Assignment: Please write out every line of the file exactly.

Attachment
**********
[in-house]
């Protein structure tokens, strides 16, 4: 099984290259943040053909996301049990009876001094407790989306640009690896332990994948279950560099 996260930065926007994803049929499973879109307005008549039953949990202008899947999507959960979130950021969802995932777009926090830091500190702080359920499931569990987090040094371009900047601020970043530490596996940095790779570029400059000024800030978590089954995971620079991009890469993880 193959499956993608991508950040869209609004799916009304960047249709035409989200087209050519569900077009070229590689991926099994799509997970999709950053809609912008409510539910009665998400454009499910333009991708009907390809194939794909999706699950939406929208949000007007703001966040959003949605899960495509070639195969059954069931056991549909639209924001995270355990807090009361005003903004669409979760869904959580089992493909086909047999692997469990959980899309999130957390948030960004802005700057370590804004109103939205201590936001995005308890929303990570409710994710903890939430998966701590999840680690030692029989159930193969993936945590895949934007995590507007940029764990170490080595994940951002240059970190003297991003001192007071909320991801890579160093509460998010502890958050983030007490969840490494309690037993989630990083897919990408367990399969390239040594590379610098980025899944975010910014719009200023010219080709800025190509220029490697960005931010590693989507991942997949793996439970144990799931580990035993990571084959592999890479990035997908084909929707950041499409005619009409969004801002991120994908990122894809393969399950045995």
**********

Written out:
[in-house]
């Protein structure tokens, strides 16, 4: 099984290259943040053909996301049990009876001094407790989306640009690896332990994948279950560099 996260930065926007994803049929499973879109307005008549039953949990202008899947999507959960979130950021969802995932777009926090830091500190702080359920499931569990987090040094371009900047601020970043530490596996940095790779570029400059000024800030978590089954995971620079991009890469993880 193959499956993608991508950040869209609004799916009304960047249709035409989200087209050519569900077009070229590689991926099994799509997970999709950053809609912008409510539910009665998400454009499910333009991708009907390809194939794909999706699950939406929208949000007007703001966040959003949605899960495509070639195969059954069931056991549909639209924001995270355990807090009361005003903004669409979760869904959580089992493909086909047999692997469990959980899309999130957390948030960004802005700057370590804004109103939205201590936001995005308890929303990570409710994710903890939430998966701590999840680690030692029989159930193969993936945590895949934007995590507007940029764990170490080595994940951002240059970190003297991003001192007071909320991801890579160093509460998010502890958050983030007490969840490494309690037993989630990083897919990408367990399969390239040594590379610098980025899944975010910014719009200023010219080709800025190509220029490697960005931010590693989507991942997949793996439970144990799931580990035993990571084959592999890479990035997908084909929707950041499409005619009409969004801002991120994908990122894809393969399950045995």